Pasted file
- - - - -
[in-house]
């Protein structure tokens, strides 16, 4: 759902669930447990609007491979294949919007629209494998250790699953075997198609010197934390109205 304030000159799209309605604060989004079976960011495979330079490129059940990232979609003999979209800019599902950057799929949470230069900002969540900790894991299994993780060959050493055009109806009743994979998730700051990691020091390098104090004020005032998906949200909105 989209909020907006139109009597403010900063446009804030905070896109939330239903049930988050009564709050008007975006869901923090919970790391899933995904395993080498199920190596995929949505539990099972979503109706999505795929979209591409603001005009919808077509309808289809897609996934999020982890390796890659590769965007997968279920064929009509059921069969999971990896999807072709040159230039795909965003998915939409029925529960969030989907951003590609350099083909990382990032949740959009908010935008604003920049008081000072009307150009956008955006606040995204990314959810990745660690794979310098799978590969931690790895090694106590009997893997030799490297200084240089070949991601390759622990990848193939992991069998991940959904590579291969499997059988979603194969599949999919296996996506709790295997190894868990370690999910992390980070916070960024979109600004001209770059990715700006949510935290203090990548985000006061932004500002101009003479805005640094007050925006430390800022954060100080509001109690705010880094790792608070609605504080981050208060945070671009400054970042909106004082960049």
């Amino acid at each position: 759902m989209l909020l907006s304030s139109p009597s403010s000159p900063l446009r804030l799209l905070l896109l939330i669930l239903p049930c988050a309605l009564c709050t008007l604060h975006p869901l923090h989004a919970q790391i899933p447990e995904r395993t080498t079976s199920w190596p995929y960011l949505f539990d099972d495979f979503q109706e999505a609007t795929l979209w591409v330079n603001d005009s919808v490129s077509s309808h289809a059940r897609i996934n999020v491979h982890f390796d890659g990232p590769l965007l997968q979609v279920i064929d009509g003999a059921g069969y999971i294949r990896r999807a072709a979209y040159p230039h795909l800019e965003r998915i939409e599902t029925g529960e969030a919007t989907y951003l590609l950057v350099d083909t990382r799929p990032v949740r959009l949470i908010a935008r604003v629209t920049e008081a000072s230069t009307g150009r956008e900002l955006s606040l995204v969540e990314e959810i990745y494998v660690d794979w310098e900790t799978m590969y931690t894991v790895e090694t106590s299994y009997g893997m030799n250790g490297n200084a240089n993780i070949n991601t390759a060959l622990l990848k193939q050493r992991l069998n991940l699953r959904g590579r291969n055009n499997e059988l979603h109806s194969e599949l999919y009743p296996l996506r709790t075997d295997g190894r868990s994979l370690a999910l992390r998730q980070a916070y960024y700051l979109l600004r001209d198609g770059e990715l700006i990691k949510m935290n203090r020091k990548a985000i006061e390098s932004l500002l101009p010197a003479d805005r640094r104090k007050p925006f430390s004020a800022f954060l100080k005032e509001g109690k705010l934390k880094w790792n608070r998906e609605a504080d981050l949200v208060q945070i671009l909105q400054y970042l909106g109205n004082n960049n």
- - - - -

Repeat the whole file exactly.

[in-house]
């Protein structure tokens, strides 16, 4: 759902669930447990609007491979294949919007629209494998250790699953075997198609010197934390109205 304030000159799209309605604060989004079976960011495979330079490129059940990232979609003999979209800019599902950057799929949470230069900002969540900790894991299994993780060959050493055009109806009743994979998730700051990691020091390098104090004020005032998906949200909105 989209909020907006139109009597403010900063446009804030905070896109939330239903049930988050009564709050008007975006869901923090919970790391899933995904395993080498199920190596995929949505539990099972979503109706999505795929979209591409603001005009919808077509309808289809897609996934999020982890390796890659590769965007997968279920064929009509059921069969999971990896999807072709040159230039795909965003998915939409029925529960969030989907951003590609350099083909990382990032949740959009908010935008604003920049008081000072009307150009956008955006606040995204990314959810990745660690794979310098799978590969931690790895090694106590009997893997030799490297200084240089070949991601390759622990990848193939992991069998991940959904590579291969499997059988979603194969599949999919296996996506709790295997190894868990370690999910992390980070916070960024979109600004001209770059990715700006949510935290203090990548985000006061932004500002101009003479805005640094007050925006430390800022954060100080509001109690705010880094790792608070609605504080981050208060945070671009400054970042909106004082960049």
């Amino acid at each position: 759902m989209l909020l907006s304030s139109p009597s403010s000159p900063l446009r804030l799209l905070l896109l939330i669930l239903p049930c988050a309605l009564c709050t008007l604060h975006p869901l923090h989004a919970q790391i899933p447990e995904r395993t080498t079976s199920w190596p995929y960011l949505f539990d099972d495979f979503q109706e999505a609007t795929l979209w591409v330079n603001d005009s919808v490129s077509s309808h289809a059940r897609i996934n999020v491979h982890f390796d890659g990232p590769l965007l997968q979609v279920i064929d009509g003999a059921g069969y999971i294949r990896r999807a072709a979209y040159p230039h795909l800019e965003r998915i939409e599902t029925g529960e969030a919007t989907y951003l590609l950057v350099d083909t990382r799929p990032v949740r959009l949470i908010a935008r604003v629209t920049e008081a000072s230069t009307g150009r956008e900002l955006s606040l995204v969540e990314e959810i990745y494998v660690d794979w310098e900790t799978m590969y931690t894991v790895e090694t106590s299994y009997g893997m030799n250790g490297n200084a240089n993780i070949n991601t390759a060959l622990l990848k193939q050493r992991l069998n991940l699953r959904g590579r291969n055009n499997e059988l979603h109806s194969e599949l999919y009743p296996l996506r709790t075997d295997g190894r868990s994979l370690a999910l992390r998730q980070a916070y960024y700051l979109l600004r001209d198609g770059e990715l700006i990691k949510m935290n203090r020091k990548a985000i006061e390098s932004l500002l101009p010197a003479d805005r640094r104090k007050p925006f430390s004020a800022f954060l100080k005032e509001g109690k705010l934390k880094w790792n608070r998906e609605a504080d981050l949200v208060q945070i671009l909105q400054y970042l909106g109205n004082n960049n």